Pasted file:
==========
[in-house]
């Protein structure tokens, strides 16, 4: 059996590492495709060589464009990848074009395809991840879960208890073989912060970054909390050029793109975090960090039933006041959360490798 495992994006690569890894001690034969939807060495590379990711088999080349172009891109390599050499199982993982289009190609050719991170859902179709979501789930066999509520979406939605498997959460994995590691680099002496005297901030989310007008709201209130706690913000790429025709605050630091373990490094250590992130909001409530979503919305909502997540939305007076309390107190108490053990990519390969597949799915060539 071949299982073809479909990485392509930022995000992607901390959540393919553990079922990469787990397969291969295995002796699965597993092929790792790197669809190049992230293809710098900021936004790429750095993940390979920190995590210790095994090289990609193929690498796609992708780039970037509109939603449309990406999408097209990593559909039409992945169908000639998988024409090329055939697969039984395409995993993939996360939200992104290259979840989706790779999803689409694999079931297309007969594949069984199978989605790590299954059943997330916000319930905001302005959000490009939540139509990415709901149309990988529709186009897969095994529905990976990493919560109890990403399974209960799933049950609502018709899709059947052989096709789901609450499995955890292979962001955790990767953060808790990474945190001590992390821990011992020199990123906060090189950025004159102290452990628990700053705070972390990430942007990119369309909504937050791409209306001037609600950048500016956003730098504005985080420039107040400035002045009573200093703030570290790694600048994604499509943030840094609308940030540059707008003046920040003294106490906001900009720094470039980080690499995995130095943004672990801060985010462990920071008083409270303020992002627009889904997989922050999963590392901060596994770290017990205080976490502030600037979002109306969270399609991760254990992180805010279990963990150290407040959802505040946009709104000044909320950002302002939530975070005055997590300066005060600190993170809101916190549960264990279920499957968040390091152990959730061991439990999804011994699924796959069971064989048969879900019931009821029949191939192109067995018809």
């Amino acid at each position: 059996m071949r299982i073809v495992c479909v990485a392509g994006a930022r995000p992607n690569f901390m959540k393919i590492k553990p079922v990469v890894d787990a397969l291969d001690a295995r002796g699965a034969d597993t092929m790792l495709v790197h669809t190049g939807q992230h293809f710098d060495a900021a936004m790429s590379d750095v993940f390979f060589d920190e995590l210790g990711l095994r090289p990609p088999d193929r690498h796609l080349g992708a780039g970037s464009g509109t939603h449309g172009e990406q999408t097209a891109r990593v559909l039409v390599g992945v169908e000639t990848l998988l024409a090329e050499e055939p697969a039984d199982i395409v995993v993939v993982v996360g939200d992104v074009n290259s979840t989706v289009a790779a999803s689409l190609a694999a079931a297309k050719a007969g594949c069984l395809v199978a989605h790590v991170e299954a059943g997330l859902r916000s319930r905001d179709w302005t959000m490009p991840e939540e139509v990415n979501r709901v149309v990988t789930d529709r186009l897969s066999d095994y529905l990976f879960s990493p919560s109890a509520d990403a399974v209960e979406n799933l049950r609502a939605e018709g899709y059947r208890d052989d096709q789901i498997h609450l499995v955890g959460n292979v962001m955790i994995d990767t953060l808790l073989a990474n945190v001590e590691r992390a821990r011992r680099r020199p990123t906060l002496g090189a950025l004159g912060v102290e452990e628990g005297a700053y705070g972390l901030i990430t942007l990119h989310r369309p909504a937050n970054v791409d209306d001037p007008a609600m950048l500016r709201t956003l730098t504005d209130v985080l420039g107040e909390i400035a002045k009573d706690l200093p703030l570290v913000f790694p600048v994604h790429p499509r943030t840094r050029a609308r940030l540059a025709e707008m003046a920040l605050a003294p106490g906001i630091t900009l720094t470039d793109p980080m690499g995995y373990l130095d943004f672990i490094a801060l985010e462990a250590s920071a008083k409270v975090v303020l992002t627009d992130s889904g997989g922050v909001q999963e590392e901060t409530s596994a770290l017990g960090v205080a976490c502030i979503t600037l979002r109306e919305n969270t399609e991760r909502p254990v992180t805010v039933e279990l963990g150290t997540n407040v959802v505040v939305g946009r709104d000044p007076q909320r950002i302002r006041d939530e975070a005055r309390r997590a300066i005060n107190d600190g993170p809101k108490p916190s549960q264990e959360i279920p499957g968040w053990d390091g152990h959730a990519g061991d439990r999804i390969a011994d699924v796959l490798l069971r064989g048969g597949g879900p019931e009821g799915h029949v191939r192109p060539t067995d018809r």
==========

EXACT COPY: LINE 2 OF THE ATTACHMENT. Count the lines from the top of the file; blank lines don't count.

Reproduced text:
């Protein structure tokens, strides 16, 4: 059996590492495709060589464009990848074009395809991840879960208890073989912060970054909390050029793109975090960090039933006041959360490798 495992994006690569890894001690034969939807060495590379990711088999080349172009891109390599050499199982993982289009190609050719991170859902179709979501789930066999509520979406939605498997959460994995590691680099002496005297901030989310007008709201209130706690913000790429025709605050630091373990490094250590992130909001409530979503919305909502997540939305007076309390107190108490053990990519390969597949799915060539 071949299982073809479909990485392509930022995000992607901390959540393919553990079922990469787990397969291969295995002796699965597993092929790792790197669809190049992230293809710098900021936004790429750095993940390979920190995590210790095994090289990609193929690498796609992708780039970037509109939603449309990406999408097209990593559909039409992945169908000639998988024409090329055939697969039984395409995993993939996360939200992104290259979840989706790779999803689409694999079931297309007969594949069984199978989605790590299954059943997330916000319930905001302005959000490009939540139509990415709901149309990988529709186009897969095994529905990976990493919560109890990403399974209960799933049950609502018709899709059947052989096709789901609450499995955890292979962001955790990767953060808790990474945190001590992390821990011992020199990123906060090189950025004159102290452990628990700053705070972390990430942007990119369309909504937050791409209306001037609600950048500016956003730098504005985080420039107040400035002045009573200093703030570290790694600048994604499509943030840094609308940030540059707008003046920040003294106490906001900009720094470039980080690499995995130095943004672990801060985010462990920071008083409270303020992002627009889904997989922050999963590392901060596994770290017990205080976490502030600037979002109306969270399609991760254990992180805010279990963990150290407040959802505040946009709104000044909320950002302002939530975070005055997590300066005060600190993170809101916190549960264990279920499957968040390091152990959730061991439990999804011994699924796959069971064989048969879900019931009821029949191939192109067995018809």